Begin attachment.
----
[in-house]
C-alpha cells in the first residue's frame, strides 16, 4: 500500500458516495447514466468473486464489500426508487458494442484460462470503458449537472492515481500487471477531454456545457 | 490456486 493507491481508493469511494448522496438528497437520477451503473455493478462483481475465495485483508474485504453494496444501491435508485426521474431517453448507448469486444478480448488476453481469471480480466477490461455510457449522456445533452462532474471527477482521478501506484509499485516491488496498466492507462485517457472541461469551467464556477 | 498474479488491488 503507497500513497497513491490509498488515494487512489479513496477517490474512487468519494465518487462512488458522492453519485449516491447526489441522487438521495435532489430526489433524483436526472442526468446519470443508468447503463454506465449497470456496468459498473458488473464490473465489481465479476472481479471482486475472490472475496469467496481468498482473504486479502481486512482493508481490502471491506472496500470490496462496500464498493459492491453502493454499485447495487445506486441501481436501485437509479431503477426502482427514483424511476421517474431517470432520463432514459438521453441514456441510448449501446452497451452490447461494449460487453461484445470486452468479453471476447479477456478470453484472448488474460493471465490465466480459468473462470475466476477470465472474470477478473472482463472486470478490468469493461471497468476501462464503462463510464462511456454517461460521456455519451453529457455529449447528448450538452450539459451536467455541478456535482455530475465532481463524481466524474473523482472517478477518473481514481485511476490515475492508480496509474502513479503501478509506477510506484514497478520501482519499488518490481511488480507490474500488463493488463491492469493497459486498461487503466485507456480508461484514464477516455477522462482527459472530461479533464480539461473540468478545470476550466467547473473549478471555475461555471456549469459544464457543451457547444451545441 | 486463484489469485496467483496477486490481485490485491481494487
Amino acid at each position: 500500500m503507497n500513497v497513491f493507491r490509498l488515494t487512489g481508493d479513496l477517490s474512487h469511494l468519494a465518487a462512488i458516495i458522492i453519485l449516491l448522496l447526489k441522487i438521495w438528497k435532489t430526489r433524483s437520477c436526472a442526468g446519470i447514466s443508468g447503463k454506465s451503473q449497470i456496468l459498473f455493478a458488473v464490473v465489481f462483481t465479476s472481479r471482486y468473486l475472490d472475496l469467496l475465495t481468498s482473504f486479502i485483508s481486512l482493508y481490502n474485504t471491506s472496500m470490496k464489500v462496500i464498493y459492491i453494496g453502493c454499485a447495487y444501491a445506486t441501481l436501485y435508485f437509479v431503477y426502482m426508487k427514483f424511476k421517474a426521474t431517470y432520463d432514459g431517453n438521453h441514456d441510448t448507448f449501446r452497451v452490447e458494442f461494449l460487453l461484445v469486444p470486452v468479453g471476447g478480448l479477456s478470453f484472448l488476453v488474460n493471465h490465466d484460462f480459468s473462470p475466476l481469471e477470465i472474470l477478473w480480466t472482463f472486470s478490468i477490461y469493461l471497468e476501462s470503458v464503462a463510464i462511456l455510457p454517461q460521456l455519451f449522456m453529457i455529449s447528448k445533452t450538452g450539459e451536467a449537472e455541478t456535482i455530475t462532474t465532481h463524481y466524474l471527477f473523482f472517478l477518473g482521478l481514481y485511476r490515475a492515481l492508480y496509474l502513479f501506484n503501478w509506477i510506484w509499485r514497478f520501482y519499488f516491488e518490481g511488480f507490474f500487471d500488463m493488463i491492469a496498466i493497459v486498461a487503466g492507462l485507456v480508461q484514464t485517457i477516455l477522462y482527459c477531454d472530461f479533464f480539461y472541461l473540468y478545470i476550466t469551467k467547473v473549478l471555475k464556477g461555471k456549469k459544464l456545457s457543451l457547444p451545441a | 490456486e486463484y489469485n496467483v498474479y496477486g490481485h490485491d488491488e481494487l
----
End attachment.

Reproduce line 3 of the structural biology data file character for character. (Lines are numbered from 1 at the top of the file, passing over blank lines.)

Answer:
Amino acid at each position: 500500500m503507497n500513497v497513491f493507491r490509498l488515494t487512489g481508493d479513496l477517490s474512487h469511494l468519494a465518487a462512488i458516495i458522492i453519485l449516491l448522496l447526489k441522487i438521495w438528497k435532489t430526489r433524483s437520477c436526472a442526468g446519470i447514466s443508468g447503463k454506465s451503473q449497470i456496468l459498473f455493478a458488473v464490473v465489481f462483481t465479476s472481479r471482486y468473486l475472490d472475496l469467496l475465495t481468498s482473504f486479502i485483508s481486512l482493508y481490502n474485504t471491506s472496500m470490496k464489500v462496500i464498493y459492491i453494496g453502493c454499485a447495487y444501491a445506486t441501481l436501485y435508485f437509479v431503477y426502482m426508487k427514483f424511476k421517474a426521474t431517470y432520463d432514459g431517453n438521453h441514456d441510448t448507448f449501446r452497451v452490447e458494442f461494449l460487453l461484445v469486444p470486452v468479453g471476447g478480448l479477456s478470453f484472448l488476453v488474460n493471465h490465466d484460462f480459468s473462470p475466476l481469471e477470465i472474470l477478473w480480466t472482463f472486470s478490468i477490461y469493461l471497468e476501462s470503458v464503462a463510464i462511456l455510457p454517461q460521456l455519451f449522456m453529457i455529449s447528448k445533452t450538452g450539459e451536467a449537472e455541478t456535482i455530475t462532474t465532481h463524481y466524474l471527477f473523482f472517478l477518473g482521478l481514481y485511476r490515475a492515481l492508480y496509474l502513479f501506484n503501478w509506477i510506484w509499485r514497478f520501482y519499488f516491488e518490481g511488480f507490474f500487471d500488463m493488463i491492469a496498466i493497459v486498461a487503466g492507462l485507456v480508461q484514464t485517457i477516455l477522462y482527459c477531454d472530461f479533464f480539461y472541461l473540468y478545470i476550466t469551467k467547473v473549478l471555475k464556477g461555471k456549469k459544464l456545457s457543451l457547444p451545441a | 490456486e486463484y489469485n496467483v498474479y496477486g490481485h490485491d488491488e481494487l